Superheroes are a tricky property to get right. Don’t let the success of the Marvel Cinematic Universe fool you, it is very hard to take these comic book characters, these icons of yesteryear, and present them to an audience in a way that truly feels exciting and revelatory. How do I know? Well, look around at the genre on film and you will see studios get it wrong far more often than they get it right. Why that is is something that is frankly hard to say, but the biggest issue has been studios attempting to map ideas and concepts on these characters in attempts to define them, rather than allowing the characters to define themselves. Fear of not being cool, of being too cheesy, of being too serious — or alternatively not serious enough — can lead to a lot of tail-chasing that sends these projects down dark paths. Which is why the recent output from Warner Bros. and more specifically their most recent film Shazam! is such an exciting change of pace.

With Shazam! And Aquaman before it, Warner Bros. has appeared to have turned a corner with its superhero properties. Without a shred of the darkness and self-seriousness that this particular cinematic universe had become known for, Shazam! instead chooses to be an ode to childlike joy and the power of found family, in the process becoming perhaps the most wholesome superhero movie of the modern era.

The film tells the story of a teenage boy named Billy Batson (Asher Angel), who, after being separated from his mother at a very young age, has bounced through the foster system never staying in one home for long, as he constantly runs away in an attempt to find his mother. After one of his more eventful escape attempts, he is placed in a group home ran by the delightful pairing of Victor and Rosa Vasquez (Cooper Andrews and Marta Milans, respectively). It’s there, with his new found family of two parents and five siblings that Billy is forced to start thinking about what he wants his life to be. After a moment of truth in which he stands up for his newfound brother Freddy (Jack Dylan Grazer), Billy finds himself transported to a magical place, where the wizard Shazam entrusts Billy with his powers so that he can use them to save the world from the evil Doctor Sivana (Mark Strong) and the Seven Deadly Sins (this movie is delightful, but also very weird). Upon saying the wizard’s name, Billy transforms into a fully grown and heavily muscled man (Zachary Levi) with an incredible set of superpowers.

A large chunk of the movie is dedicated to Billy’s exploration of his powers, and more importantly how those powers influence his relationships with the people around him. Freddy rapidly establishes himself as the sidekick/manager to Billy’s superhero alter form and together the two engage in a variety of delightful hijinks, including the creation of a dedicated YouTube channel for Shazam. It’s all incredibly pure in a way these things rarely are, and even when drama and tension is introduced into Freddy and Billy’s relationship, it is always rooted in incredibly real and honest emotion rather than any contrived attempt at seriousness or grimness. These characters are children, and they are allowed to act like it.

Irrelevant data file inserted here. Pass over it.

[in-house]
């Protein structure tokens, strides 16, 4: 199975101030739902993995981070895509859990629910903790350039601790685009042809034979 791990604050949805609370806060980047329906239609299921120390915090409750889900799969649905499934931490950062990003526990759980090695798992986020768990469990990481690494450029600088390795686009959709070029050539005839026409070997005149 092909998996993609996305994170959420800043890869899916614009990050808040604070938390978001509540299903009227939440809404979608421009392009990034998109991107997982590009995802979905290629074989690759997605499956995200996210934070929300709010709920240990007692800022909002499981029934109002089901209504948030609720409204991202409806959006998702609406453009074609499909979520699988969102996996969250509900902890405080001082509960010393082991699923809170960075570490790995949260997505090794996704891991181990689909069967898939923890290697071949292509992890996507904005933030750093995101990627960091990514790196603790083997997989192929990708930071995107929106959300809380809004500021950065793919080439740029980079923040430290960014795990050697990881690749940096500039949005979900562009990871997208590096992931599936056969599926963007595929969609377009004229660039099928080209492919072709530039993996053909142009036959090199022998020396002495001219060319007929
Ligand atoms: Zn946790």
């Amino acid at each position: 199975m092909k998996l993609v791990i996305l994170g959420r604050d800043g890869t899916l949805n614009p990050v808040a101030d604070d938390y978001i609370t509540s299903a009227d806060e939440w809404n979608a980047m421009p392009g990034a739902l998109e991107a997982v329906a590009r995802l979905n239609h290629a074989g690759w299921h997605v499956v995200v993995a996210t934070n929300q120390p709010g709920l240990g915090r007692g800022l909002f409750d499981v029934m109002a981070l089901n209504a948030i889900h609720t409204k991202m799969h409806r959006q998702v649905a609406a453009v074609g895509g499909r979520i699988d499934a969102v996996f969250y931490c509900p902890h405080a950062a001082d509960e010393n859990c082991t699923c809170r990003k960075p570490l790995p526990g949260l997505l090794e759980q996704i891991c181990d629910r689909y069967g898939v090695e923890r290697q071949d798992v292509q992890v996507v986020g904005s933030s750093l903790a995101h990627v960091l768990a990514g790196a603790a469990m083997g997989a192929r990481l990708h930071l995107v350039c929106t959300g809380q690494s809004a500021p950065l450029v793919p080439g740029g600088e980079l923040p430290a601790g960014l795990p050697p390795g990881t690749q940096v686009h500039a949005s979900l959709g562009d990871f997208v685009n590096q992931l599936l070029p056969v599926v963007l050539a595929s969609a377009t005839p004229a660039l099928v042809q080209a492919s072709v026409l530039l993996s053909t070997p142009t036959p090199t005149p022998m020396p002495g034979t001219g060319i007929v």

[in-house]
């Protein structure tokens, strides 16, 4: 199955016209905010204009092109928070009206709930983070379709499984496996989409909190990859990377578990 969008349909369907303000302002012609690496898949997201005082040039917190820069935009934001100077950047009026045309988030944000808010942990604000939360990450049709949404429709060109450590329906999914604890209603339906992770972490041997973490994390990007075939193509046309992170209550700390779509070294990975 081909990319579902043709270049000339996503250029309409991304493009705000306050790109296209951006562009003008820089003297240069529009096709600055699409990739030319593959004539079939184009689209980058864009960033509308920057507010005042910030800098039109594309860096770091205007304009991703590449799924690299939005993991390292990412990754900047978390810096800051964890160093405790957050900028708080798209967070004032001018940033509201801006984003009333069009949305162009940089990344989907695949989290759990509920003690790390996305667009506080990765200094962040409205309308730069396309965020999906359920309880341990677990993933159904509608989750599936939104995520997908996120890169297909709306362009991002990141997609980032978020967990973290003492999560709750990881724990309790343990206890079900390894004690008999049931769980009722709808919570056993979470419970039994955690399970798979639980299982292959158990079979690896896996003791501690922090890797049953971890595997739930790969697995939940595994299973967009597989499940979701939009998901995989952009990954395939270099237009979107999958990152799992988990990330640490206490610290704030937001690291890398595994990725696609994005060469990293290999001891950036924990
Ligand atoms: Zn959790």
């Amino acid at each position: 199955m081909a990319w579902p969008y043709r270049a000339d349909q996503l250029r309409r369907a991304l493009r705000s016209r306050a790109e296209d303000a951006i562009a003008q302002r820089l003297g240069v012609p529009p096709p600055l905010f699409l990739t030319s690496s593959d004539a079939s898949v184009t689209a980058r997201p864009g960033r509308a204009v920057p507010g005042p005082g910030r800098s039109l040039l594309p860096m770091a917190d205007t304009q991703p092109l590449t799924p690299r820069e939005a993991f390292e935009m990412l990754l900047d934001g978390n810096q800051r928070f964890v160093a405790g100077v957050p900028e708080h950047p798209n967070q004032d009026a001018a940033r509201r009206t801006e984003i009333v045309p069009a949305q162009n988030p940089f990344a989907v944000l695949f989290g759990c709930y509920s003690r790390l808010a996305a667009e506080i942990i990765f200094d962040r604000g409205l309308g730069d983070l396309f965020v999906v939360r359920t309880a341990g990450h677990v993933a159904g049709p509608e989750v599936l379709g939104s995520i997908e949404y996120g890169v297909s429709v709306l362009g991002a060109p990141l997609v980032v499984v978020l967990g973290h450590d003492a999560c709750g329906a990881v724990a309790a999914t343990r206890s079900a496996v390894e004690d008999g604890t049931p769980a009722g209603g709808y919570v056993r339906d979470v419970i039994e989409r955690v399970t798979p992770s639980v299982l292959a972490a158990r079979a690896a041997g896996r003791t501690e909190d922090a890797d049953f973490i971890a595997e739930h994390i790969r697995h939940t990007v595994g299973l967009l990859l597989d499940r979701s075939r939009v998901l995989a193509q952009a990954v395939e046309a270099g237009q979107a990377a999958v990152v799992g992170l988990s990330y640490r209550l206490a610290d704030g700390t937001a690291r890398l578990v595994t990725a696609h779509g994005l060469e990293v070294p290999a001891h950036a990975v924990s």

The dedication to an adolescent state of mind is what carries the film. Even when we deal with the terrifying villain and his cadre of sin demons, it’s all still framed with a childlike perspective. The villains at the end of the day are a cruel adult in whom there is no innocence or joy to be found and a series of big, scary monsters that represent negative emotions. Billy’s greatest power isn’t flight or super-strength, it’s the love he has for his newfound family. The thesis of the film is that powers are cool and all, but it’s the people that we care about and that care about us that make life truly fulfilling and worthwhile.

To this end, the cast was all-important they deliver in spades. This film has a huge cast and each and every one of them came into this film bringing their A-game and it shows. We believe the story and in what the characters are feeling in large part due to the effort they put into portraying them. Angel and Grazer form an astounding emotional core for the film, and their scenes together are the highlights of the whole thing. Levi does a commendable job portraying a 14 year old trapped in the body of a grown man, and Strong is bringing more ham and cheese than a New York deli to his role as the villainous Doctor Sivana, a man driven by his rage and envy over not being judged good enough to wield the power of Shazam as a child.

I could spend time quibbling over the film’s cinematography, or the fact that it didn’t have quite enough budget to pull off what it was aiming for in certain scenes, but quite frankly I have no interest in getting very far into complaints on a movie this enjoyable. Technical shortcomings don’t mean a lot when a movie has as pure and powerful an emotional core as this one. It nails the most important parts, regardless of any imperfection around the edges.

Shazam! is a wild departure from what came before it. It charts a path of boundless potential for the DC film endeavors moving forward. It commits to its character more than anything and in trusting ideas this warm and wholesome to connect with audiences, it achieves something magnificent.